You shouldn’t have to compromise on comfort or drain your wallet to keep your home at a refreshing temp during summer weather.

But what is the ideal temp, exactly? We go over advice from energy pros so you can find the best temp for your loved ones.

Here’s what we suggest for the most energy-efficient setting for air conditioning in Cambridge.

Recommended Thermostat Settings for Summer

Most households find setting the thermostat at 72-73 degrees is ideal. However, if there’s a huge difference between your inside and outdoor temperatures, your electricity costs will be bigger.

These are our recommendations based on the U.S. Department of Energy (DOE) and ENERGY STAR®.

While at home: 78 degrees. While that appears warm, there are methods you can keep your house pleasant without having the air conditioning on constantly.

Keeping windows and blinds closed during the day keeps chilled air where it belongs—indoors. Some window solutions, like honeycomb shades or plantation shutters, are designed to provide added insulation and enhanced energy savings.

If you have ceiling fans in your residence, the DOE says you can increase thermostat temperatures about 4 degrees hotter without sacrificing comfort. That’s since they freshen with a windchill effect. Because they cool people, not areas, turn them off when you exit a room.

If 78 degrees still seems too uncomfortable at first glance, try conducting a test for about a week. Start by increasing your temperature to 78 degrees while you’re at your residence. Then, steadily turn it down while following the advice above. You could be shocked at how refreshed you feel at a hotter temperature setting.

While away: 88 degrees. There’s no need to keep the air conditioner on all day while your home is vacant. Turning the temperature 7–10 degrees warmer can save you anywhere from 5–15% on your AC expenses, according to the DOE.

When you come home, don’t be tempted to put your thermostat below 78 to cool your home more rapidly. This isn’t effective and usually results in a higher AC cost.

A programmable thermostat is a good approach to keep your settings controlled, but it requires setting programs. If you don’t use programs, you might forget to change the set temperature when you take off.

If you’re looking for a handy solution, think over installing a smart thermostat. This thermostat works with with your phone, so it is aware when you’re at home and when you’re gone. Then it intuitively adjusts temperature settings for maximum savings. How much exactly? Typically $180 each year on heating and cooling, according to ENERGY STAR.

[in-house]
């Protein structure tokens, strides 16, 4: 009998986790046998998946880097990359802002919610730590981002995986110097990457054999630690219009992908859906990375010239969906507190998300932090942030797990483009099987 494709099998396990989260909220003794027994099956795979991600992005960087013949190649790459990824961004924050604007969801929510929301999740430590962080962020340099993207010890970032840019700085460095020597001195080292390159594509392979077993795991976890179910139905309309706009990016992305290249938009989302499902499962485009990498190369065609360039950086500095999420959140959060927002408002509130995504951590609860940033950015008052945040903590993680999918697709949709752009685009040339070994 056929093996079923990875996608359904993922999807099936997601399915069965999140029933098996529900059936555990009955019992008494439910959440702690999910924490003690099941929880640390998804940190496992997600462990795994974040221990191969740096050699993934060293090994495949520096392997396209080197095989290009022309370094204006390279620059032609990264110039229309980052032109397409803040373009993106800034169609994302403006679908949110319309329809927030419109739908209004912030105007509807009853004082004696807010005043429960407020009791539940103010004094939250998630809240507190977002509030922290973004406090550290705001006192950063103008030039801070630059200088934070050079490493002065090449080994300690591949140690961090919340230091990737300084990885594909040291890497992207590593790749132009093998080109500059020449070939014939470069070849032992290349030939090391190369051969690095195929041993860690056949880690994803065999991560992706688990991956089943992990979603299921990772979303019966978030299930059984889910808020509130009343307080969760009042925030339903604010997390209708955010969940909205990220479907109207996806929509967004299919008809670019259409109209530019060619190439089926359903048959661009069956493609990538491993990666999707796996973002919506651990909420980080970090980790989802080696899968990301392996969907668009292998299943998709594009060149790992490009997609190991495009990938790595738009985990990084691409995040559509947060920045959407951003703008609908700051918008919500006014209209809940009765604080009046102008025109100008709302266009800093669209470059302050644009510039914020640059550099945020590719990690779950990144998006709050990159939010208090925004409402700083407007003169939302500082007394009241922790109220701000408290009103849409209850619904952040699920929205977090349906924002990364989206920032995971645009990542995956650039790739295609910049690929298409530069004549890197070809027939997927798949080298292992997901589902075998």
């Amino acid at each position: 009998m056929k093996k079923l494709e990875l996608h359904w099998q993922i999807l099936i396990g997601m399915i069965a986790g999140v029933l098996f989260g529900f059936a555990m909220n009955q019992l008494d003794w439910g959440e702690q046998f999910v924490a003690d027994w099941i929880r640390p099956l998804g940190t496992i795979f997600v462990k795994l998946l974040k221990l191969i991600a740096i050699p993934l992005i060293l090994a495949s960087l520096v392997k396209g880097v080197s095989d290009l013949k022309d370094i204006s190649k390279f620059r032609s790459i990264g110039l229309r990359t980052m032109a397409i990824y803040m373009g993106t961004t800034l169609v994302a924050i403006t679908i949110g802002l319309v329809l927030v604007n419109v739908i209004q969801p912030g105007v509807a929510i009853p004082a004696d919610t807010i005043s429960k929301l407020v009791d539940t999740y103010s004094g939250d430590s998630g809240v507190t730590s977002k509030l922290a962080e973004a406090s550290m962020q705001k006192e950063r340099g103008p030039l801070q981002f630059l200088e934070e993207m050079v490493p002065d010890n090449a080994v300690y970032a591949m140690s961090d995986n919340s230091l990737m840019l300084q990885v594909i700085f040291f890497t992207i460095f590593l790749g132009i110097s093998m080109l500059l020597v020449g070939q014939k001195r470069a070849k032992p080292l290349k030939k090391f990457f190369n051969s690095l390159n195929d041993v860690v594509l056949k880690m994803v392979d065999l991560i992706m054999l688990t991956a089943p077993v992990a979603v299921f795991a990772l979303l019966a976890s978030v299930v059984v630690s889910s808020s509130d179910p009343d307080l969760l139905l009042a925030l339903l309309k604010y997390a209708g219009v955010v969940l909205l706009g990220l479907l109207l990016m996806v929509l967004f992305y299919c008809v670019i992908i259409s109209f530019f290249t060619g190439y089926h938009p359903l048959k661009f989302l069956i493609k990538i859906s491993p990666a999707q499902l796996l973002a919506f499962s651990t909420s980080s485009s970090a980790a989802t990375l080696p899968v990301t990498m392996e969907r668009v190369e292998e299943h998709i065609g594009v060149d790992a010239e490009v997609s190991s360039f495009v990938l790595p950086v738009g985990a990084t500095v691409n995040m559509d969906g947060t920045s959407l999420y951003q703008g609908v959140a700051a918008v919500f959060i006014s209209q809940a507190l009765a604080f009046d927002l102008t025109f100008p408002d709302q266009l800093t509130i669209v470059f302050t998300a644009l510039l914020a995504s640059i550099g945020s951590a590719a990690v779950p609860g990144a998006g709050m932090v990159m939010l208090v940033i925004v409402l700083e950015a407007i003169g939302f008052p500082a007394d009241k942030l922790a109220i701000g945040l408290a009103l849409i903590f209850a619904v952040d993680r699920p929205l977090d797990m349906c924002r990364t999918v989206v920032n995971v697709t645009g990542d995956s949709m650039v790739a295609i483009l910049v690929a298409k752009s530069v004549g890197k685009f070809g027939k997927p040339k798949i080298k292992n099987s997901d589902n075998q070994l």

Another benefit of installing a smart thermostat? You can use your phone to watch and regulate temperature settings from almost anywhere.

While sleeping: Around 70 degrees. While ENERGY STAR recommends 82 degrees, that might be unpleasant for most families. Many people sleep better when their sleeping space is chilly, so that’s why the National Sleep Foundation suggests 60–67 degrees. But that might be too cool, due to your PJ and blanket preference.

We recommend using a comparable test over a week, putting your temp higher and gradually lowering it to determine the right temperature for your residence. On pleasant nights, you may find keeping windows open at night and relying on a ceiling fan is a preferable idea than using the AC.

More Methods to Conserve Energy This Summer

There are added ways you can spend less money on cooling bills throughout hot weather.

  1. Upgrade to an energy-efficient AC system. Central air conditioners only work for about 12–15 years and become less efficient as they get older. An updated air conditioner can keep your house comfier while keeping electrical bills down.
  2. Book regular air conditioner service. Routine air conditioner maintenance keeps your unit operating properly and might help it work more efficiently. It may also help lengthen its life cycle, since it allows pros to discover little issues before they lead to a major meltdown.
  3. Switch air filters often. Read manufacturer instructions for changing your air filter. A clogged filter can lead to your system short cycling, or run too often, and raise your energy.
  4. Measure attic insulation levels. Just about 90% of houses in the U.S. don’t have adequate insulation, according to the Insulation Institute. Many southern climates should have 13–14” of attic insulation, while northern climates require 16–18”.
  5. Have your ductwork examined. Ductwork that has come apart over time can let cool air into your attic, walls or crawl space. This can lead to big comfort issues in your house, such as hot and cold spots.
  6. Seal cracks, doors and windows. Keep humid air in its place by sealing openings. You can also caulk or weather strip doors to seal more cold air within your home.

Conserve More Energy This Summer with Pliescott HVAC Services LLC

If you are looking to save more energy during warm weather, our Pliescott HVAC Services LLC professionals can assist you. Reach us at 410-228-4822 or contact us online for more details about our energy-saving cooling options.